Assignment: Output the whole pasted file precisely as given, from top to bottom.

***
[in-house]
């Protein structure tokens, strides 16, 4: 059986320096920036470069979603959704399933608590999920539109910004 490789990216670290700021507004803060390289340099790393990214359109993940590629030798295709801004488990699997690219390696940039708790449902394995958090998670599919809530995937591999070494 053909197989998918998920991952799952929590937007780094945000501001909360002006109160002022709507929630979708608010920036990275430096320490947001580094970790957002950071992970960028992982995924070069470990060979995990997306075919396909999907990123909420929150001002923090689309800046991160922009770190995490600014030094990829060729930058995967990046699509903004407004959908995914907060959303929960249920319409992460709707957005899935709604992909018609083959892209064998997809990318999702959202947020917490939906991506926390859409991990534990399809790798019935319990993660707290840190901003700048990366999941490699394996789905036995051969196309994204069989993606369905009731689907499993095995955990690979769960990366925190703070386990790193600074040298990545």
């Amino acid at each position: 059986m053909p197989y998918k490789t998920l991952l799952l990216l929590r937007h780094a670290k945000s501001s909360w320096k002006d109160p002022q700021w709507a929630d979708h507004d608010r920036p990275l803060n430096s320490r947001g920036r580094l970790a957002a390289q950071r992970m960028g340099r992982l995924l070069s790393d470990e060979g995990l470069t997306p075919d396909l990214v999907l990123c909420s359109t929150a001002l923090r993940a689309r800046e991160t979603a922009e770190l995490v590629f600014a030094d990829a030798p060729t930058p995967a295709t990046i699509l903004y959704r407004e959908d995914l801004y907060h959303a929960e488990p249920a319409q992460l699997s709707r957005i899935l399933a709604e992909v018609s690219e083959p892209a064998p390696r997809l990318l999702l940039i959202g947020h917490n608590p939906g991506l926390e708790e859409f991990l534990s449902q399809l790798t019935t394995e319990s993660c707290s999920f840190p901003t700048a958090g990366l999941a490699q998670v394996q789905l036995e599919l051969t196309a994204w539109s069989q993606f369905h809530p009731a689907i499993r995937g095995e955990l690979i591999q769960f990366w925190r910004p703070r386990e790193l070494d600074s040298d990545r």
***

[in-house]
């Protein structure tokens, strides 16, 4: 059986320096920036470069979603959704399933608590999920539109910004 490789990216670290700021507004803060390289340099790393990214359109993940590629030798295709801004488990699997690219390696940039708790449902394995958090998670599919809530995937591999070494 053909197989998918998920991952799952929590937007780094945000501001909360002006109160002022709507929630979708608010920036990275430096320490947001580094970790957002950071992970960028992982995924070069470990060979995990997306075919396909999907990123909420929150001002923090689309800046991160922009770190995490600014030094990829060729930058995967990046699509903004407004959908995914907060959303929960249920319409992460709707957005899935709604992909018609083959892209064998997809990318999702959202947020917490939906991506926390859409991990534990399809790798019935319990993660707290840190901003700048990366999941490699394996789905036995051969196309994204069989993606369905009731689907499993095995955990690979769960990366925190703070386990790193600074040298990545």
């Amino acid at each position: 059986m053909p197989y998918k490789t998920l991952l799952l990216l929590r937007h780094a670290k945000s501001s909360w320096k002006d109160p002022q700021w709507a929630d979708h507004d608010r920036p990275l803060n430096s320490r947001g920036r580094l970790a957002a390289q950071r992970m960028g340099r992982l995924l070069s790393d470990e060979g995990l470069t997306p075919d396909l990214v999907l990123c909420s359109t929150a001002l923090r993940a689309r800046e991160t979603a922009e770190l995490v590629f600014a030094d990829a030798p060729t930058p995967a295709t990046i699509l903004y959704r407004e959908d995914l801004y907060h959303a929960e488990p249920a319409q992460l699997s709707r957005i899935l399933a709604e992909v018609s690219e083959p892209a064998p390696r997809l990318l999702l940039i959202g947020h917490n608590p939906g991506l926390e708790e859409f991990l534990s449902q399809l790798t019935t394995e319990s993660c707290s999920f840190p901003t700048a958090g990366l999941a490699q998670v394996q789905l036995e599919l051969t196309a994204w539109s069989q993606f369905h809530p009731a689907i499993r995937g095995e955990l690979i591999q769960f990366w925190r910004p703070r386990e790193l070494d600074s040298d990545r």